Not Your Average Tutorial - EEO Audit of CHM243H5

Test Tubes
Wednesday, March 1, 2017 - 12:01pm
Melissa Berger

On a sunny, frigid Friday in February, right before Reading Week we entered IB-110 to the muffled sound of rhythm and bass not expecting to find a packed house of eager and attentive students.  At the helm and leading the charge, was Professor Leigh Revers, Department of Biology & Director of the Master of Biotechnology program, complete with digital turntable enticing the energy in the room and readying the class for the start of the tutorial.

The tracks, masterfully spun, were inspiring us to learn more about what was in store for this class of 298 students in CHM243H5 – Introductory Organic Chemistry II (taught by Professor Patrick T Gunning, Department of Chemical and Physical Sciences – currently on sabbatical).  The music lowers, and Professor Revers turns to the class to announce they are to “Stand Up and Be Counted” – a throwback to the BBC’s Graham Norton Show, a highly popular chat show from the UK.

Everyone in the auditorium was asked to stand, including guests, and Professor Revers would determine who would take a seat, citing various identifiers such as “those wearing trainers can take a seat” or “anyone with a scarf is to remain standing”.  After the exciting and anxious selection process was complete, there was a small group of 10 students who were then asked to come to the front of the auditorium to scribe their responses to problem sets that were provided to the class in advance of the tutorial.

The remaining classmates were asked to swap their problem sets with their peers for review and correction.  An engaging way of having the remaining class participating in smaller groups together working on identifying, solving, and discussing the problem sets as their peers attempt to draw out their responses on the crisp chalkboards.

The questions are then projected on the overhead display for everyone to see, and as the students are jotting down their answers, the class was challenged to discuss their responses with each other.  The atmosphere was electric and students were busily working out the problem sets with fervor.  With those students’ front and centre, they were provided with a microphone and asked to identify themselves and describe how they solved the problems.  Professor Revers working through the problem sets helped to identify where they were successful or perhaps missed a key element.  This provided the entire class with a good overview of how the problems are solved and the reasons for some of the accuracy and inaccuracy of the various responses.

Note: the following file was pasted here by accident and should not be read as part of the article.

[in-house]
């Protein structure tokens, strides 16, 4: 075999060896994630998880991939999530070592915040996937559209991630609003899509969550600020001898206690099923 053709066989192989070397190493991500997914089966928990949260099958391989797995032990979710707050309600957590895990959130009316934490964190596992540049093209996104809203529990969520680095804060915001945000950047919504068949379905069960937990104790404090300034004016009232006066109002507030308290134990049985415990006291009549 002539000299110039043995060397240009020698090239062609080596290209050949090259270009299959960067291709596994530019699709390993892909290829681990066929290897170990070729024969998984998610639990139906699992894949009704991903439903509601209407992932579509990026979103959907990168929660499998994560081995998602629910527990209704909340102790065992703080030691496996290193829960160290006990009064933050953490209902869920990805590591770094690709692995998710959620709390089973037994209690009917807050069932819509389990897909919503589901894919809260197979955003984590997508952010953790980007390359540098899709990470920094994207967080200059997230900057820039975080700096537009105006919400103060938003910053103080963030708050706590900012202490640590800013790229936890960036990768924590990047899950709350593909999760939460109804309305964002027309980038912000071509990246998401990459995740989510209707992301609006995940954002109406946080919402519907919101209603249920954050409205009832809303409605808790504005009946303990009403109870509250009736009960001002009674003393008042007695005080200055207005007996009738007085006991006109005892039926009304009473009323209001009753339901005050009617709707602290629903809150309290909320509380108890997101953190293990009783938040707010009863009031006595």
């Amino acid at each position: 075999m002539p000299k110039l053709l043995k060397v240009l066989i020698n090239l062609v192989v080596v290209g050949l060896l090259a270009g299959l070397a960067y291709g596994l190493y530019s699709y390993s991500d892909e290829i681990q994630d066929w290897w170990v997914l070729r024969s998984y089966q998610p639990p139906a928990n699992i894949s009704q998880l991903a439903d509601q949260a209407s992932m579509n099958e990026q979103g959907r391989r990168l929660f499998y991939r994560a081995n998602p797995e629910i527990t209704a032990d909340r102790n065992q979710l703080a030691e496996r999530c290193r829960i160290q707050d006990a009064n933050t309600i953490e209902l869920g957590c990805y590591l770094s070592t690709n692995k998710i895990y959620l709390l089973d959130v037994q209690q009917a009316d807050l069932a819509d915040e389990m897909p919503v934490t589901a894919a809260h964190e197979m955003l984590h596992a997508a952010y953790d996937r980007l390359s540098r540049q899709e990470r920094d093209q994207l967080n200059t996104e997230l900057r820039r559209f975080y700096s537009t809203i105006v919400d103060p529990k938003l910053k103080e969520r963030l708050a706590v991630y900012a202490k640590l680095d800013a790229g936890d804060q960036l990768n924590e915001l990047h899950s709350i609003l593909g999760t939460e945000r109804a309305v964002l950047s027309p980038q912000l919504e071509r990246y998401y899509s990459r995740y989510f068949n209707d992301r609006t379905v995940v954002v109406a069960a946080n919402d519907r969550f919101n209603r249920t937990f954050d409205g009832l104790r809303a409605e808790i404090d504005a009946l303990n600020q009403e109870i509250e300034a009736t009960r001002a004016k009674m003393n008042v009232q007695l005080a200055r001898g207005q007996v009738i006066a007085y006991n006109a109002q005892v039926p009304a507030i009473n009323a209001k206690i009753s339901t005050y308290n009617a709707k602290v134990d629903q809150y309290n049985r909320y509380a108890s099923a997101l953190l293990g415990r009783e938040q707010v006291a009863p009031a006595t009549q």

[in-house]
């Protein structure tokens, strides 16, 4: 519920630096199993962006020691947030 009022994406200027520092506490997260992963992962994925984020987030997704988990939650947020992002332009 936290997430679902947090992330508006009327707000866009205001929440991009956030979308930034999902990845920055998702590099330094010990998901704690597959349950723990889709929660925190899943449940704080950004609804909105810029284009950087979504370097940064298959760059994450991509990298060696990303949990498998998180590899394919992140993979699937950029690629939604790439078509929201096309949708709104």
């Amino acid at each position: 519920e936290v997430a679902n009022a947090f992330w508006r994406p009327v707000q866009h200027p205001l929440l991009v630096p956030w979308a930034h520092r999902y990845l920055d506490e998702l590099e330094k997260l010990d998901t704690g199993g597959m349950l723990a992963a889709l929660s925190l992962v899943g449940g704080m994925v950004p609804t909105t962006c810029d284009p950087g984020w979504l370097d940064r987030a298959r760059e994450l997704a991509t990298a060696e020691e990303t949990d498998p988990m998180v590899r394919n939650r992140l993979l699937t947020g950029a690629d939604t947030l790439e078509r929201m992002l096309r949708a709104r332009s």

As we sat there, inspired by the way in which this large-class tutorial was engaging students on challenging subject matter in a unique and captivating way, we wondered how could Professor Revers possibly know which of the many students who were randomly selected in the auditorium would be identified to obtain participation marks.  He has a crafty solution for this - each student in the class is provided with a name badge that has a unique QR code which he scans into his computer for identification.  In addition, prior to the tutorial coming to a close, Professor Revers displays a 7-letter chemistry-based word and students are asked to fill in this word on their problem sets to submit for participation marks.  Yet another distinct way that Professor Revers establishes that students are attentive and experimenting with their learning in his class. 

This tutorial provides a very unique way of ensuring that students are awarded with a problem-based learning approach using engaging and dynamic teaching methods.  Large classrooms can be challenging when looking to experiment with experiential learning-based approaches and often times are not engaging students in these methods due to size of the class, there is also the fear of exclusion when isolating groups, or when trying to create meaningful experiences on the whole.  This tutorial exemplifies just how large classrooms can be both educational and engaging.  Experiential learning is about expanding learning environments to inspire the learners, and Professor Revers’ approach certainly fits the bill.  This is a wonderful model of experiential learning taking place at UTM and we are proud to call Professor Revers one of our own.